Tangible Music @ TEDxViennaOctober 24

On October 22nd I had the opportunity to talk at the TEDxVienna conference, where I presented the basic concepts of Tangible Musical Interfaces that led us to the development of the Reactable. This included a brief introduction into the design history of acoustic and electronic musical instruments and the problem of controlling complex synthesizers with standard tools. Our solution employs the ideas of tangible interfaces in order to realize an instrument that combines physical interaction with auditory and visual feedback. The talk concludes with a brief description of the Reactable itself and our contribution to the design of tangible interactive surfaces.

During the conference we also had the opportunity to organize a small showcase, where in addition to the Reactable two works from our latest Interface Culture exhibition were presented. The exhibited works were FMR1 by Fabrizio Lamoncha, Ioan Cernei & Maša Jazbec as well as the GearBox by Ulrich Brandstätter & Oliver Buchtala

ceci n’est pas un code QRJanuary 13

ceci n'est pas un code QR

nfOSC: OSC tool for RFID readersDecember 28

In order to simplify the development tasks for my Tangible User Interface class at the Interface Culture lab in Linz, I just released a new tool for tangible interaction. nfOSC adds touchatag reader. When an RFID tag is placed onto such a device, the application sends a simple OSC message to the configured UDP port, an equivalent OSC message is sent when the tag is removed. The code is based on the libnfc and liblo libraries, and is available for download on this google code project page. This page also includes an example project for Pure Data demonstrating its basic capabilities. I am planning to include this functionality into reacTIVision, as soon as TUIO2 will become available. Alternatively nfOSC already includes an experimental implementation of the TUIO2 Symbol message in order to demonstrate its capabilities.

playing with google insightsNovember 9

Since I have been observing an increased public interest in the topic of augmented reality, which has been most certainly caused by the various mobile AR apps that have been appearing lately, I was using the google insights feature to verify the actual trend. Interesting enough playing with the results also showed the overall decline of the interest in virtual reality for example. Adding a few other HCI trends and hypes, it seems that around 2007 there has been a shift towards some alternative HCI topics. This turnaround seems to be also supported by this selection of input devices (excluding the mouse). Finally we can also observe a similar trend comparing the various user interface paradigms. So the traditional GUI and VR are apparently out, while touch interfaces and AR show increased popularity, although both topics have already been around well before that. Apparently the limited size and increased computing power of mobile devices supported most of these alternative interfaces, taking advantage of features such as multitouch, shaking gestures, camera tracking and the location services.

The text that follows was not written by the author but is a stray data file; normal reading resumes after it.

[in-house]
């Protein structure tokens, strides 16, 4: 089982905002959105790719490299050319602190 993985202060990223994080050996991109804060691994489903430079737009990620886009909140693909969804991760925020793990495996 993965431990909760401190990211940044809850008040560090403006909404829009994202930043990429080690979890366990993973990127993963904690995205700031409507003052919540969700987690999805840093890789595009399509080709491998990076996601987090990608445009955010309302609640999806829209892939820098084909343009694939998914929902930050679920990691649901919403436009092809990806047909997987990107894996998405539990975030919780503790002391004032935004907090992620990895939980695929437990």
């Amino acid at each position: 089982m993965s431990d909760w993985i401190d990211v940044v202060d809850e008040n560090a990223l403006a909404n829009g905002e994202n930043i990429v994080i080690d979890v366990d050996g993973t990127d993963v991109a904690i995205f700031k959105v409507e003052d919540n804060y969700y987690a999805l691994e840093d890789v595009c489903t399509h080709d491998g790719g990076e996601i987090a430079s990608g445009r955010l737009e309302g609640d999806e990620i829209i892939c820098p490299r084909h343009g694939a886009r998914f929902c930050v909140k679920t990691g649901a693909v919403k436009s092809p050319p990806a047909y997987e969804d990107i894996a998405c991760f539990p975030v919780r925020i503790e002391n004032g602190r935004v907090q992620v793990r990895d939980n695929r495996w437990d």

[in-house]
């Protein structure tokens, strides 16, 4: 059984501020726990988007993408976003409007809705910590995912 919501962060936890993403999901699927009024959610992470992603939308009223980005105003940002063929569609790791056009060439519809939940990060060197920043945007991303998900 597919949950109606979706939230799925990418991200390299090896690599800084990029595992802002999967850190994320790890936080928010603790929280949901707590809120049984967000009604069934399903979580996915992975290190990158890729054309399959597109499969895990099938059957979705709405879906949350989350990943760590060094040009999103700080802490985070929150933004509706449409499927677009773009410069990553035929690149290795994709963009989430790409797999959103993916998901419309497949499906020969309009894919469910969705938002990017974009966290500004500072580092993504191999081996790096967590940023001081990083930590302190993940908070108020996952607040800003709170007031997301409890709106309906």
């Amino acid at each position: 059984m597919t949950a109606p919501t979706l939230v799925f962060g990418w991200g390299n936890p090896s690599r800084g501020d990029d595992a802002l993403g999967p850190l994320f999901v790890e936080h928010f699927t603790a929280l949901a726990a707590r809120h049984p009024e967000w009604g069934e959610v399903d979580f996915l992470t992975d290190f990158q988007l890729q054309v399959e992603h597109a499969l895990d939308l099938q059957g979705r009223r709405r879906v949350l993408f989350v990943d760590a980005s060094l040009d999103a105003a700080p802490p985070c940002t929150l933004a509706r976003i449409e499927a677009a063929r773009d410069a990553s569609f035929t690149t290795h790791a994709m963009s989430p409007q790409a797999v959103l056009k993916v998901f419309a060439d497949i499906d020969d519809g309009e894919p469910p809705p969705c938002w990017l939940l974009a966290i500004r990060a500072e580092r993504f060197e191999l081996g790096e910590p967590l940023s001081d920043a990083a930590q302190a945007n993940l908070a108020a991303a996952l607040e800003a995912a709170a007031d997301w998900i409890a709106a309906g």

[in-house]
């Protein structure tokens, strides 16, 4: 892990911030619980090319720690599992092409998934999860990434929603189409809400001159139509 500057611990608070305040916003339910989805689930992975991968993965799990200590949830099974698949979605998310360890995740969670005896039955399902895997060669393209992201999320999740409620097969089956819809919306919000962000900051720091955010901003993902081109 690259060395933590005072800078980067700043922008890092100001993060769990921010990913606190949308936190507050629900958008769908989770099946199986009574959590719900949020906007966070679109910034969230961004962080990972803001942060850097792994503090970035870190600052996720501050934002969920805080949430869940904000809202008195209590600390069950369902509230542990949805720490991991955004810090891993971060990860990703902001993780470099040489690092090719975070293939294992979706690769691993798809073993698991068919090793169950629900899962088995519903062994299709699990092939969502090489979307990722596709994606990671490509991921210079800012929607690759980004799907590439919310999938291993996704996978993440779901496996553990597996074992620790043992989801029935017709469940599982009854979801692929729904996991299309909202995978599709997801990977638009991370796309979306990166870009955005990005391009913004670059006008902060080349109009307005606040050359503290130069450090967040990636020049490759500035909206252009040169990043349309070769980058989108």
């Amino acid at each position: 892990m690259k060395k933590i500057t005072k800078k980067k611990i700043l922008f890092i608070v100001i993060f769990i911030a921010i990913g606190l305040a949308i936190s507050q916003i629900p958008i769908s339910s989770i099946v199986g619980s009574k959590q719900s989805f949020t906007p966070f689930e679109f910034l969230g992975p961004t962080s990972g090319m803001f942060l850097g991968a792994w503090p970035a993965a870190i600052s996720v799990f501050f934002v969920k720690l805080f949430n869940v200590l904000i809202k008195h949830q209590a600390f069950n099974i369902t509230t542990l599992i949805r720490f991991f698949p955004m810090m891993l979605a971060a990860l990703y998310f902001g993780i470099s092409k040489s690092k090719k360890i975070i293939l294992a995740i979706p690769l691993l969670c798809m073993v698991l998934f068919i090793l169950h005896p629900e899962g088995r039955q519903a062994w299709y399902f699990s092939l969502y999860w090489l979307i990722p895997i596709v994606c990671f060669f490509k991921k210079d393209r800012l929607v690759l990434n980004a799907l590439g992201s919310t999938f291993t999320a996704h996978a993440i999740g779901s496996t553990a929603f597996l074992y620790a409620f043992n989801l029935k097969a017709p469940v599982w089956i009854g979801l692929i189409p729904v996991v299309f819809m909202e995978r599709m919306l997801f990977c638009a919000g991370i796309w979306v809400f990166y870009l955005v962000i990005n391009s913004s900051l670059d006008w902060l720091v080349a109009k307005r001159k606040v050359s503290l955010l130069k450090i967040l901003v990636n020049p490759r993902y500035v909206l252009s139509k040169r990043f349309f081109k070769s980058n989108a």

ICMI Workshop BerlinSeptember 8

After an intense weekend at the Ars Electronica festival I traveled to Berlin to attend the ICMI Workshop, where I was invited to hold the keynote speech on Tangible Musical Interfaces this year. There were quite a lot of interesting student presentations about innovative musical interfaces, and at the end of the workshop we had the difficult task to select one of the projects for a prize, which we sponsored on behalf of Reactable Systems. In the end we decided to split the prize in order to award the two most outstanding creations. The Attract-O-Tron by Frederik Kalisch and Steffen Müller are two exceptionally well designed hand-held musical artifacts, which generate sound using electric motors. The GRID table by Tobias Hornberger convinced through its thorough synthesizer and composition concept, which was realized using colored building blocks. Apart from these two awarded projects I’d like to mention some further brilliant projects, such as the the Air Piano by Omer Yosha, the Squawk controller by Dennis Helfrich as well as the Looplex table interface by Marcus Holzmayr.

Tangible Musical InterfacesApril 17

Finally I finished the long overdue update of my listing of Tangible Musical Interfaces where I have been collecting some quite remarkable projects within the growing area of tangible interfaces for music. Most of the examples have been selected because of their overall relation to the reactable in some way, but the new site also attempts to group the various instruments into music tables, token based sequencers or musical artifacts for example. The collection includes a description of each project along with a short video clip.